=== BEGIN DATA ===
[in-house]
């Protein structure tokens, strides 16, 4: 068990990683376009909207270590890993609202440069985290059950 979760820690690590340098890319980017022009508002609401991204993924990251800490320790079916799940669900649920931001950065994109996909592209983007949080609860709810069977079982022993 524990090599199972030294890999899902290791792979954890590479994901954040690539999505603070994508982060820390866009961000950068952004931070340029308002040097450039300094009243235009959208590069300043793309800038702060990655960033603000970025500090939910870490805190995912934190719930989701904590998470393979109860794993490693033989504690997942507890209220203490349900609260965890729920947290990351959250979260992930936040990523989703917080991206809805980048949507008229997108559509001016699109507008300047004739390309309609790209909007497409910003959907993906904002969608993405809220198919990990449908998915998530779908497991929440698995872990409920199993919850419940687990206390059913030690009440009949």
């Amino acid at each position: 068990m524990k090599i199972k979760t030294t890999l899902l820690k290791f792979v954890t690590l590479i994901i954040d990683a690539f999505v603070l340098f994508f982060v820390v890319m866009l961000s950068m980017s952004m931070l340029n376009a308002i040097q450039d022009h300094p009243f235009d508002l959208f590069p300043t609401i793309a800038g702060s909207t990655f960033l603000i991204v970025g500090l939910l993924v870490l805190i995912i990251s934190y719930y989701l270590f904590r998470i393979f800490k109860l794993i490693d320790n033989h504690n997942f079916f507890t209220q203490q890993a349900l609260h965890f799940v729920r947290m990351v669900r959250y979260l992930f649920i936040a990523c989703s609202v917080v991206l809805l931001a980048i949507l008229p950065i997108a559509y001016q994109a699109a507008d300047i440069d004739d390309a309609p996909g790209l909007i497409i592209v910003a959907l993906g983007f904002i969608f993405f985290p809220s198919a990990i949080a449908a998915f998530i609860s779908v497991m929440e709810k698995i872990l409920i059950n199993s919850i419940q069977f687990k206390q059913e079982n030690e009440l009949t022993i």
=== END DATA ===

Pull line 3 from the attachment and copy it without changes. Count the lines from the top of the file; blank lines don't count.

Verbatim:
């Amino acid at each position: 068990m524990k090599i199972k979760t030294t890999l899902l820690k290791f792979v954890t690590l590479i994901i954040d990683a690539f999505v603070l340098f994508f982060v820390v890319m866009l961000s950068m980017s952004m931070l340029n376009a308002i040097q450039d022009h300094p009243f235009d508002l959208f590069p300043t609401i793309a800038g702060s909207t990655f960033l603000i991204v970025g500090l939910l993924v870490l805190i995912i990251s934190y719930y989701l270590f904590r998470i393979f800490k109860l794993i490693d320790n033989h504690n997942f079916f507890t209220q203490q890993a349900l609260h965890f799940v729920r947290m990351v669900r959250y979260l992930f649920i936040a990523c989703s609202v917080v991206l809805l931001a980048i949507l008229p950065i997108a559509y001016q994109a699109a507008d300047i440069d004739d390309a309609p996909g790209l909007i497409i592209v910003a959907l993906g983007f904002i969608f993405f985290p809220s198919a990990i949080a449908a998915f998530i609860s779908v497991m929440e709810k698995i872990l409920i059950n199993s919850i419940q069977f687990k206390q059913e079982n030690e009440l009949t022993i």